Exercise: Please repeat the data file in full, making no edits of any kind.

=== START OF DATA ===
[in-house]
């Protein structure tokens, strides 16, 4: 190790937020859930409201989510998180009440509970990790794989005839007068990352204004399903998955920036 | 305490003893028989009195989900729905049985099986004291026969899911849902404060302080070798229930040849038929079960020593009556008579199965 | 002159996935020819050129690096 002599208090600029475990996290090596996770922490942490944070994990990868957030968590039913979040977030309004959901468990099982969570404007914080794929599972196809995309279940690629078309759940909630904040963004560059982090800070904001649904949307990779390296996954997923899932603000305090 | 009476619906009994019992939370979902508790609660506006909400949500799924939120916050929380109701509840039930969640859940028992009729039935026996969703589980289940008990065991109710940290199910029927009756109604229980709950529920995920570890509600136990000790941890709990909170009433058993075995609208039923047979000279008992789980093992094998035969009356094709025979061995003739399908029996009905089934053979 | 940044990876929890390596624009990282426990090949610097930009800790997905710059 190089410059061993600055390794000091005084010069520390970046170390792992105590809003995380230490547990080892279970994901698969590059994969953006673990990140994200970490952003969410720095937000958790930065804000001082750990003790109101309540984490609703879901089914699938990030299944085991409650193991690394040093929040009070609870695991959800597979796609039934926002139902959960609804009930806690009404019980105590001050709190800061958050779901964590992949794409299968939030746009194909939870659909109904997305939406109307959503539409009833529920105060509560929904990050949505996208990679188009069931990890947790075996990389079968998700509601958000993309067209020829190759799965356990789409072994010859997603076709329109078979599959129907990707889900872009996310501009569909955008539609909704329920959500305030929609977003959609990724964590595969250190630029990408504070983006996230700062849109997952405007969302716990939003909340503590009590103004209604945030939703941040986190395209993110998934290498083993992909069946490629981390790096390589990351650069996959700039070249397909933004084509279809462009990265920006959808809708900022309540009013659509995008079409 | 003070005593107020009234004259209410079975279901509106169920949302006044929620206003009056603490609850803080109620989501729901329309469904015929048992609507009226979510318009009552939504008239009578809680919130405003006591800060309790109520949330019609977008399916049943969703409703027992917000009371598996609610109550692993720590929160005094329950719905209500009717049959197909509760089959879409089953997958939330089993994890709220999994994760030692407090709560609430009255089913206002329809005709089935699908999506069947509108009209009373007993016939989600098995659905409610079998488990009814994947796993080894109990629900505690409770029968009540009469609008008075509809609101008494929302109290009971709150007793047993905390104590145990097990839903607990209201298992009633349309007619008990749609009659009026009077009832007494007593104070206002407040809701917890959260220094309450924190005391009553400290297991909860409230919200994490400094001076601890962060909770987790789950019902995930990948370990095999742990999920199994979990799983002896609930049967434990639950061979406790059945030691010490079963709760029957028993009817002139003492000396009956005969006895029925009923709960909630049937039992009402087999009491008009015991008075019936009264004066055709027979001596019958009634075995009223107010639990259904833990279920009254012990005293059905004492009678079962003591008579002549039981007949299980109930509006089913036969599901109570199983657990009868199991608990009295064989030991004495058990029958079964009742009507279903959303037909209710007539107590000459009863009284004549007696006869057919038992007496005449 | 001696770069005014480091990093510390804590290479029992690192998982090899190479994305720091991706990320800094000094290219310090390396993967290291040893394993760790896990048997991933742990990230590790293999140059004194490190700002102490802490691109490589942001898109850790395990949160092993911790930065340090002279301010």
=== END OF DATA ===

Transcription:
[in-house]
């Protein structure tokens, strides 16, 4: 190790937020859930409201989510998180009440509970990790794989005839007068990352204004399903998955920036 | 305490003893028989009195989900729905049985099986004291026969899911849902404060302080070798229930040849038929079960020593009556008579199965 | 002159996935020819050129690096 002599208090600029475990996290090596996770922490942490944070994990990868957030968590039913979040977030309004959901468990099982969570404007914080794929599972196809995309279940690629078309759940909630904040963004560059982090800070904001649904949307990779390296996954997923899932603000305090 | 009476619906009994019992939370979902508790609660506006909400949500799924939120916050929380109701509840039930969640859940028992009729039935026996969703589980289940008990065991109710940290199910029927009756109604229980709950529920995920570890509600136990000790941890709990909170009433058993075995609208039923047979000279008992789980093992094998035969009356094709025979061995003739399908029996009905089934053979 | 940044990876929890390596624009990282426990090949610097930009800790997905710059 190089410059061993600055390794000091005084010069520390970046170390792992105590809003995380230490547990080892279970994901698969590059994969953006673990990140994200970490952003969410720095937000958790930065804000001082750990003790109101309540984490609703879901089914699938990030299944085991409650193991690394040093929040009070609870695991959800597979796609039934926002139902959960609804009930806690009404019980105590001050709190800061958050779901964590992949794409299968939030746009194909939870659909109904997305939406109307959503539409009833529920105060509560929904990050949505996208990679188009069931990890947790075996990389079968998700509601958000993309067209020829190759799965356990789409072994010859997603076709329109078979599959129907990707889900872009996310501009569909955008539609909704329920959500305030929609977003959609990724964590595969250190630029990408504070983006996230700062849109997952405007969302716990939003909340503590009590103004209604945030939703941040986190395209993110998934290498083993992909069946490629981390790096390589990351650069996959700039070249397909933004084509279809462009990265920006959808809708900022309540009013659509995008079409 | 003070005593107020009234004259209410079975279901509106169920949302006044929620206003009056603490609850803080109620989501729901329309469904015929048992609507009226979510318009009552939504008239009578809680919130405003006591800060309790109520949330019609977008399916049943969703409703027992917000009371598996609610109550692993720590929160005094329950719905209500009717049959197909509760089959879409089953997958939330089993994890709220999994994760030692407090709560609430009255089913206002329809005709089935699908999506069947509108009209009373007993016939989600098995659905409610079998488990009814994947796993080894109990629900505690409770029968009540009469609008008075509809609101008494929302109290009971709150007793047993905390104590145990097990839903607990209201298992009633349309007619008990749609009659009026009077009832007494007593104070206002407040809701917890959260220094309450924190005391009553400290297991909860409230919200994490400094001076601890962060909770987790789950019902995930990948370990095999742990999920199994979990799983002896609930049967434990639950061979406790059945030691010490079963709760029957028993009817002139003492000396009956005969006895029925009923709960909630049937039992009402087999009491008009015991008075019936009264004066055709027979001596019958009634075995009223107010639990259904833990279920009254012990005293059905004492009678079962003591008579002549039981007949299980109930509006089913036969599901109570199983657990009868199991608990009295064989030991004495058990029958079964009742009507279903959303037909209710007539107590000459009863009284004549007696006869057919038992007496005449 | 001696770069005014480091990093510390804590290479029992690192998982090899190479994305720091991706990320800094000094290219310090390396993967290291040893394993760790896990048997991933742990990230590790293999140059004194490190700002102490802490691109490589942001898109850790395990949160092993911790930065340090002279301010």